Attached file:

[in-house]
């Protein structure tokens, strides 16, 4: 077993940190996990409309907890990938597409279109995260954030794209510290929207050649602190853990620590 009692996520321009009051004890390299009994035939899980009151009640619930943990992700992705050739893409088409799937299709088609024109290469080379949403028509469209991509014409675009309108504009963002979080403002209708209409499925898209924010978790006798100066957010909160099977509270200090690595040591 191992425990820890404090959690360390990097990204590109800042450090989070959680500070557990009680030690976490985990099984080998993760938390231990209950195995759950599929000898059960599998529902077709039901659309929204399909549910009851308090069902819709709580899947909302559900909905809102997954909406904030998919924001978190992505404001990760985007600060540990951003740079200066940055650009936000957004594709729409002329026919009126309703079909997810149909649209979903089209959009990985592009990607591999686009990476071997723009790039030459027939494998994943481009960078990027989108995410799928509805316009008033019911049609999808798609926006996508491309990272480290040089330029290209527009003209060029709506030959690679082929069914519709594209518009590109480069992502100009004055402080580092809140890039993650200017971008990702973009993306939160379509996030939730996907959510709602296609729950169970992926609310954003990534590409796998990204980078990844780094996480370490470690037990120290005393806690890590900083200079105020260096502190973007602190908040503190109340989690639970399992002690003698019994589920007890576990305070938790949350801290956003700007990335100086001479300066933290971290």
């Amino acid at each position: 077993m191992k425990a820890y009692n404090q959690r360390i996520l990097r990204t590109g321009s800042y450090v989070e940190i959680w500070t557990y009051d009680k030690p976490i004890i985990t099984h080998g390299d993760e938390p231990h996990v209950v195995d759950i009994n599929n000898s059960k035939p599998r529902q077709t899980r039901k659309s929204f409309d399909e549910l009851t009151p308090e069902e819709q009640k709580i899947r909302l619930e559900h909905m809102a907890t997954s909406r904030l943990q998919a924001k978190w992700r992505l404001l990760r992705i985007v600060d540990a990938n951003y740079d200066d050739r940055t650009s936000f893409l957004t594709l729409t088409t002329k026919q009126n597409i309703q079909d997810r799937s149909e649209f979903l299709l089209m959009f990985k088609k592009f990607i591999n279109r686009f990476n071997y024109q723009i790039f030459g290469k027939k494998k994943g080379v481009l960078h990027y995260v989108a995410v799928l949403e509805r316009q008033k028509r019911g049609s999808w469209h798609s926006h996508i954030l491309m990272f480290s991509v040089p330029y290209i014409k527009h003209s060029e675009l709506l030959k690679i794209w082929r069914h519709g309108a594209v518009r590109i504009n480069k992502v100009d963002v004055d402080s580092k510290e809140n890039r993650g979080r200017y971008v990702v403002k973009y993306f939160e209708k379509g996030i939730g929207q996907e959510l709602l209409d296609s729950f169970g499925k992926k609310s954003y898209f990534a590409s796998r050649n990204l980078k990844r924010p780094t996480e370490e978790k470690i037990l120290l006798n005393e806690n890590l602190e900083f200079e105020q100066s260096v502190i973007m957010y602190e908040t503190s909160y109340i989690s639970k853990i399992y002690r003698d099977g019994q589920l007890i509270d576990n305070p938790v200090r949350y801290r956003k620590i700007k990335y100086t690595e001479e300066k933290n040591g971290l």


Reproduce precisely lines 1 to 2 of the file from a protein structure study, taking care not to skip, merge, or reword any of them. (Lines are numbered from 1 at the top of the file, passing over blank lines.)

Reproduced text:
[in-house]
């Protein structure tokens, strides 16, 4: 077993940190996990409309907890990938597409279109995260954030794209510290929207050649602190853990620590 009692996520321009009051004890390299009994035939899980009151009640619930943990992700992705050739893409088409799937299709088609024109290469080379949403028509469209991509014409675009309108504009963002979080403002209708209409499925898209924010978790006798100066957010909160099977509270200090690595040591 191992425990820890404090959690360390990097990204590109800042450090989070959680500070557990009680030690976490985990099984080998993760938390231990209950195995759950599929000898059960599998529902077709039901659309929204399909549910009851308090069902819709709580899947909302559900909905809102997954909406904030998919924001978190992505404001990760985007600060540990951003740079200066940055650009936000957004594709729409002329026919009126309703079909997810149909649209979903089209959009990985592009990607591999686009990476071997723009790039030459027939494998994943481009960078990027989108995410799928509805316009008033019911049609999808798609926006996508491309990272480290040089330029290209527009003209060029709506030959690679082929069914519709594209518009590109480069992502100009004055402080580092809140890039993650200017971008990702973009993306939160379509996030939730996907959510709602296609729950169970992926609310954003990534590409796998990204980078990844780094996480370490470690037990120290005393806690890590900083200079105020260096502190973007602190908040503190109340989690639970399992002690003698019994589920007890576990305070938790949350801290956003700007990335100086001479300066933290971290």